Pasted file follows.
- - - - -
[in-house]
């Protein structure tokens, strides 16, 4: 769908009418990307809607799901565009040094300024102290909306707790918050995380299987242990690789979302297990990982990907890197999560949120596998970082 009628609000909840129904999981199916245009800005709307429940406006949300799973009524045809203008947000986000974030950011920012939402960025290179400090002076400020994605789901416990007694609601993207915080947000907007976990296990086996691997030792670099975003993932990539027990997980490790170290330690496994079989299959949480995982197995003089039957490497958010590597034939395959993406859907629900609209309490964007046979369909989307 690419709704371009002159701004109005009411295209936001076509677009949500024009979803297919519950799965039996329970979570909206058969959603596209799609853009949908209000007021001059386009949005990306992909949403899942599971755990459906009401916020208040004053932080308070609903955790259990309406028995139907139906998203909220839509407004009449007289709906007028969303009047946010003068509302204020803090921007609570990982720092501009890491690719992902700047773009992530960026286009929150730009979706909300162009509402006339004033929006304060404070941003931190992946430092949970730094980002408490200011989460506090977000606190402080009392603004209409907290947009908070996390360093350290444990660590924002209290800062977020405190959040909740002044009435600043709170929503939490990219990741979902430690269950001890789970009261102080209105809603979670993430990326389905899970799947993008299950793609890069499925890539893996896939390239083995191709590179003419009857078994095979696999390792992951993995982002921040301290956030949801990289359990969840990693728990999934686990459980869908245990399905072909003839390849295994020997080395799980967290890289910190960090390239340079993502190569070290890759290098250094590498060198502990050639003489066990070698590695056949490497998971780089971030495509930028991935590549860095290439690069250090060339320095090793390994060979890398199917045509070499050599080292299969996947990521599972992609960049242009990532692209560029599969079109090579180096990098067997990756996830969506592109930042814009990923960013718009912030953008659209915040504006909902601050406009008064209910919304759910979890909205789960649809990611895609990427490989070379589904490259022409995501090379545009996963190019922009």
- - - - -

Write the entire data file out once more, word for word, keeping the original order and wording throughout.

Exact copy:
[in-house]
């Protein structure tokens, strides 16, 4: 769908009418990307809607799901565009040094300024102290909306707790918050995380299987242990690789979302297990990982990907890197999560949120596998970082 009628609000909840129904999981199916245009800005709307429940406006949300799973009524045809203008947000986000974030950011920012939402960025290179400090002076400020994605789901416990007694609601993207915080947000907007976990296990086996691997030792670099975003993932990539027990997980490790170290330690496994079989299959949480995982197995003089039957490497958010590597034939395959993406859907629900609209309490964007046979369909989307 690419709704371009002159701004109005009411295209936001076509677009949500024009979803297919519950799965039996329970979570909206058969959603596209799609853009949908209000007021001059386009949005990306992909949403899942599971755990459906009401916020208040004053932080308070609903955790259990309406028995139907139906998203909220839509407004009449007289709906007028969303009047946010003068509302204020803090921007609570990982720092501009890491690719992902700047773009992530960026286009929150730009979706909300162009509402006339004033929006304060404070941003931190992946430092949970730094980002408490200011989460506090977000606190402080009392603004209409907290947009908070996390360093350290444990660590924002209290800062977020405190959040909740002044009435600043709170929503939490990219990741979902430690269950001890789970009261102080209105809603979670993430990326389905899970799947993008299950793609890069499925890539893996896939390239083995191709590179003419009857078994095979696999390792992951993995982002921040301290956030949801990289359990969840990693728990999934686990459980869908245990399905072909003839390849295994020997080395799980967290890289910190960090390239340079993502190569070290890759290098250094590498060198502990050639003489066990070698590695056949490497998971780089971030495509930028991935590549860095290439690069250090060339320095090793390994060979890398199917045509070499050599080292299969996947990521599972992609960049242009990532692209560029599969079109090579180096990098067997990756996830969506592109930042814009990923960013718009912030953008659209915040504006909902601050406009008064209910919304759910979890909205789960649809990611895609990427490989070379589904490259022409995501090379545009996963190019922009």